Instead of bonding with classmates or enjoying school, Dalaya Hooper endured months of racist bullying due to her skin tone.
In Clayton, North Carolina, students tormented the 11-year-old because her skin was “too dark” until she asked to transfer schools to escape. The Daily Mail reports Dawnetta Hooper went viral for confronting Riverwood Middle School online about the racist abuse.
“Everyone keeps making fun of my skin color or the way I look. And then people keep making jokes about me, saying that I’m from Africa because I’m super Black,” Dalaya wrote in a text message to her mother.
“They say that I stayed in the oven for to[o] long because I’m basically the color of burnt and they won’t stop,” the girl continued.
If complicit schools don’t protect Black children, parents like Dalaya’s mother will. Dawnetta took to social media to social media after her daughter texted her begging to “please switch schools.” She took to Facebook to share her frustration in addition to her daughter’s pain.
“I was at work today when I received this text message from my 11 year old child. My heart sank! I immediately told my coworkers I had to go. Months ago, I brought this to the administrators attention and they said ‘we will handle it’. Well you didn’t! So I had to go by the school IN PERSON!
“One thing that won’t happen is my child growing up hating any part of her. She is a beautiful, smart, and vibrant little girl. I won’t allow anyone to dim her light,” she wrote.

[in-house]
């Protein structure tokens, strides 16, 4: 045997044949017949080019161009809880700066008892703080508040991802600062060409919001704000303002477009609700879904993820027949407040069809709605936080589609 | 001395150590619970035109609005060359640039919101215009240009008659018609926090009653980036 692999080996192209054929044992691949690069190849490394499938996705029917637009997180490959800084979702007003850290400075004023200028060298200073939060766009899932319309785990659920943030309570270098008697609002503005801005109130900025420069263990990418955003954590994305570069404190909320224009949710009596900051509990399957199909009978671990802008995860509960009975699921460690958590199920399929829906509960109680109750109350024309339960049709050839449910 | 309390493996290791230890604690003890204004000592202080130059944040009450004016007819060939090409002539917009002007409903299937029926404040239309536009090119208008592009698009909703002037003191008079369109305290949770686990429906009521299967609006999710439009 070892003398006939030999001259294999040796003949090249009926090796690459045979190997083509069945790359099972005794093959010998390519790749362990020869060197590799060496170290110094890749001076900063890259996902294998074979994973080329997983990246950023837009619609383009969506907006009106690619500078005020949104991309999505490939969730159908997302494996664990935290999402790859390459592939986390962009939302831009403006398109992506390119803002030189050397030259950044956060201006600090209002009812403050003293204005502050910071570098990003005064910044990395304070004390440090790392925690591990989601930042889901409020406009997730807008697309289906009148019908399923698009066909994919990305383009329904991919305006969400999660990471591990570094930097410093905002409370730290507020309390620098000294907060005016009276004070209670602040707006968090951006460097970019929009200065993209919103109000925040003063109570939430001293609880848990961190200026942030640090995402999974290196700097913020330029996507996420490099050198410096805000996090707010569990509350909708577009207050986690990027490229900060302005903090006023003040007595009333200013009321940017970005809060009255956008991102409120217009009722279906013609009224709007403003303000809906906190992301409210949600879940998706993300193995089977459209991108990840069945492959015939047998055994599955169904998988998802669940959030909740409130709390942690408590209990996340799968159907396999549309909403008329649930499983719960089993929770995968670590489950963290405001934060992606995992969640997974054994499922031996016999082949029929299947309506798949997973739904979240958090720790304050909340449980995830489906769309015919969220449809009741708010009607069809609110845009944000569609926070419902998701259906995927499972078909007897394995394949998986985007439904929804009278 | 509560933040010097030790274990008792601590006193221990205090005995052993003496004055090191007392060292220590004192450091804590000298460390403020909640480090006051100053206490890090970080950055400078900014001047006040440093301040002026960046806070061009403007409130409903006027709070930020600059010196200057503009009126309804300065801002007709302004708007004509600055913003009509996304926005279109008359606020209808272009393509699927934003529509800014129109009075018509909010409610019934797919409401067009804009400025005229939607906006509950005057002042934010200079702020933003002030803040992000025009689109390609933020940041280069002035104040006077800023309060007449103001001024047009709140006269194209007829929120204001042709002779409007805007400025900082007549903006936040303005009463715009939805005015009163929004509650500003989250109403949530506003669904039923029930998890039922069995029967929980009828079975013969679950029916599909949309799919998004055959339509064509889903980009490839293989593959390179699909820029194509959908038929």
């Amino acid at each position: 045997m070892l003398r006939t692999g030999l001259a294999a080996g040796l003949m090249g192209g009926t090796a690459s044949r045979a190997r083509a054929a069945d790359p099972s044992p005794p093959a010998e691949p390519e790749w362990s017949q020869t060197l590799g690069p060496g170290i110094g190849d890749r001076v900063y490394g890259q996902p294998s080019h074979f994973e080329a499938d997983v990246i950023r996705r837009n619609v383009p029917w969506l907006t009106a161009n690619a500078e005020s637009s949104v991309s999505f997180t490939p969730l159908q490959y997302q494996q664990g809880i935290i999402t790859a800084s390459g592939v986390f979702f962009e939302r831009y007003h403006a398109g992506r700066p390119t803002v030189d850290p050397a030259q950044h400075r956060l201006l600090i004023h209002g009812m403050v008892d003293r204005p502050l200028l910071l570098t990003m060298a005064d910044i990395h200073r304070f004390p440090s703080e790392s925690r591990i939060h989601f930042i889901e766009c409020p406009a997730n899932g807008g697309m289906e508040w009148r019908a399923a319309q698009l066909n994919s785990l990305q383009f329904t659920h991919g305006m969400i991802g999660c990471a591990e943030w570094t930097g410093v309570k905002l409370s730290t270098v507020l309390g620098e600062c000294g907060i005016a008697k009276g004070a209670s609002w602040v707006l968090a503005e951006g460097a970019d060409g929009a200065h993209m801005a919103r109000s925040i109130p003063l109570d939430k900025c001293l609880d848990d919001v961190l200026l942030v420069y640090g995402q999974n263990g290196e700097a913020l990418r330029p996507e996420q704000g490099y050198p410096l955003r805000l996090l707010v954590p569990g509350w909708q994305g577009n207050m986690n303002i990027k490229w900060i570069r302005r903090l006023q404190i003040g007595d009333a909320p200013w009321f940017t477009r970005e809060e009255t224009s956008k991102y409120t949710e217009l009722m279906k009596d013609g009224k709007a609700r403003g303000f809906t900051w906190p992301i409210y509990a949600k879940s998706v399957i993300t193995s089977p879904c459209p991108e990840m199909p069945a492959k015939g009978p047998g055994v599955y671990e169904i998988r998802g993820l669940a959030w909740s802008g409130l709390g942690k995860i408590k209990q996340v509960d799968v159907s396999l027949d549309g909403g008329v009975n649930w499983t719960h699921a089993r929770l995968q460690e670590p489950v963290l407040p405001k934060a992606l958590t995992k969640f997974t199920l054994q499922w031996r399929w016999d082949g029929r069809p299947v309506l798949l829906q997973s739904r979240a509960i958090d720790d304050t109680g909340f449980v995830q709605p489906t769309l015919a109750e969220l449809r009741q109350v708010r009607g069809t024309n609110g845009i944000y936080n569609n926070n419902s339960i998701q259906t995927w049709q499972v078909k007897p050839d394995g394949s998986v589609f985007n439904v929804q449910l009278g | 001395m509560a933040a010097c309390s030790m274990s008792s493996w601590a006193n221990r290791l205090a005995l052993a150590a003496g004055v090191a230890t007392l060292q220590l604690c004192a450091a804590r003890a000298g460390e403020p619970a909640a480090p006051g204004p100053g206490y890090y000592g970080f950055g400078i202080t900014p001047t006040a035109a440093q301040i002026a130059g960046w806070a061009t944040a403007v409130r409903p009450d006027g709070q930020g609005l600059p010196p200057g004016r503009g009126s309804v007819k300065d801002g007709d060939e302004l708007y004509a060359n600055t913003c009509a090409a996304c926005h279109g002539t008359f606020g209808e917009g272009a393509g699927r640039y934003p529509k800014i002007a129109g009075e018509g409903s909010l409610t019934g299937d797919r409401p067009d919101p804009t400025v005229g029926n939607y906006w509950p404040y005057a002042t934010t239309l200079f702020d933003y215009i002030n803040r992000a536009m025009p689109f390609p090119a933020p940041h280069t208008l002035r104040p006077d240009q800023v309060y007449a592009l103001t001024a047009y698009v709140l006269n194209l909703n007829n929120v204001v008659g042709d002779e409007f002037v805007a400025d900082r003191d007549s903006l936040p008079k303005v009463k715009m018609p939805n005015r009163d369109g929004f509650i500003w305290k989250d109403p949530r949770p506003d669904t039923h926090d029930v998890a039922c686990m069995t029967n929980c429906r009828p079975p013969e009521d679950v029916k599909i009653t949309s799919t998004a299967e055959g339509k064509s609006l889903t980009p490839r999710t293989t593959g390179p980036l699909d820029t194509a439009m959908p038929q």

In a post with over 10,000 views and shares, she detailed months of complaints that Riverwood Middle School seemed to ignore.
“I had a talk with a counselor because the administrators couldn’t take time out of their day to speak to me. I sat in that office and overheard the secretary speaking to one of them and they asked if I had an appointment. So they sent me to counselor,” the mother of three explained.
“I don’t care who I speak to, let this be their notice. You handle it, before I handle it. The first time it happened I told my child to tell the teacher. They did nothing. Second time, I called and spoke to an administrator. She told me she would have my child speak to a counselor. (What about the bully?). Now, I had to show up in person,” Dawnetta wrote.
Johnston County Public Schools responded to bullying complaints
The school district says it is “actively looking into the situation.” Despite Dawnetta’s account, the district’s statement also claimed: “allegations like these are taken seriously and handled according to Board policy.”
Dalaya received overwhelming support online and from local officials. Pittsboro leaders invited Dalaya to light the town tree at the Holly Days event on Sunday afternoon.
Hopefully, Dawnetta’s words of encouragement ring louder than any hate from bullies:
“Black is beautiful! It is the melanin in our skin that others strive to obtain, but can’t. Does my blackness upset you? Does it offend you? That’s a YOU problem. But my 11 year old doesn’t understand the value she possesses yet. She doesn’t realize that she is what many desire to be,” she wrote.